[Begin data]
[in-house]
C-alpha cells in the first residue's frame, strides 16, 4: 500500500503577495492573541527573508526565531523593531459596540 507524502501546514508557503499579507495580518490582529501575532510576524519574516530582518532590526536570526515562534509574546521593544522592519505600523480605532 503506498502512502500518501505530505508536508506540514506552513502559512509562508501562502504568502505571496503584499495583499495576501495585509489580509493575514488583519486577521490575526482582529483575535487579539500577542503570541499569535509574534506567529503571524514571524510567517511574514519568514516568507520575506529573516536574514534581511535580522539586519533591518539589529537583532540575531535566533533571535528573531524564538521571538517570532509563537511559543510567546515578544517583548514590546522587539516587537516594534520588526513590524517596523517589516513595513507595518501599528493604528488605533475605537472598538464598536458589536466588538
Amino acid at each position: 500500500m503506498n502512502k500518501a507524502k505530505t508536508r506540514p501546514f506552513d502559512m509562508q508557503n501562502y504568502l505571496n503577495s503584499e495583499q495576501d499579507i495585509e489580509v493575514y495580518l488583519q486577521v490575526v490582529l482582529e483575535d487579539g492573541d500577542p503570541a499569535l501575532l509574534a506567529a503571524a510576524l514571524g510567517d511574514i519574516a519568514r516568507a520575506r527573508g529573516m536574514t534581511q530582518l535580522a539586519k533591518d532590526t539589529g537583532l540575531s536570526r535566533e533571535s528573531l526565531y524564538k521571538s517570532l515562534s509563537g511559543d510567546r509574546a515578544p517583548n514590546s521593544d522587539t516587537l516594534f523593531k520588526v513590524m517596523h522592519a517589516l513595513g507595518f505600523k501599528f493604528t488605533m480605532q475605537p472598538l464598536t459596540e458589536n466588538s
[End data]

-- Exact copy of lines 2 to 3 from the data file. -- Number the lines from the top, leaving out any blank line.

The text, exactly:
C-alpha cells in the first residue's frame, strides 16, 4: 500500500503577495492573541527573508526565531523593531459596540 507524502501546514508557503499579507495580518490582529501575532510576524519574516530582518532590526536570526515562534509574546521593544522592519505600523480605532 503506498502512502500518501505530505508536508506540514506552513502559512509562508501562502504568502505571496503584499495583499495576501495585509489580509493575514488583519486577521490575526482582529483575535487579539500577542503570541499569535509574534506567529503571524514571524510567517511574514519568514516568507520575506529573516536574514534581511535580522539586519533591518539589529537583532540575531535566533533571535528573531524564538521571538517570532509563537511559543510567546515578544517583548514590546522587539516587537516594534520588526513590524517596523517589516513595513507595518501599528493604528488605533475605537472598538464598536458589536466588538
Amino acid at each position: 500500500m503506498n502512502k500518501a507524502k505530505t508536508r506540514p501546514f506552513d502559512m509562508q508557503n501562502y504568502l505571496n503577495s503584499e495583499q495576501d499579507i495585509e489580509v493575514y495580518l488583519q486577521v490575526v490582529l482582529e483575535d487579539g492573541d500577542p503570541a499569535l501575532l509574534a506567529a503571524a510576524l514571524g510567517d511574514i519574516a519568514r516568507a520575506r527573508g529573516m536574514t534581511q530582518l535580522a539586519k533591518d532590526t539589529g537583532l540575531s536570526r535566533e533571535s528573531l526565531y524564538k521571538s517570532l515562534s509563537g511559543d510567546r509574546a515578544p517583548n514590546s521593544d522587539t516587537l516594534f523593531k520588526v513590524m517596523h522592519a517589516l513595513g507595518f505600523k501599528f493604528t488605533m480605532q475605537p472598538l464598536t459596540e458589536n466588538s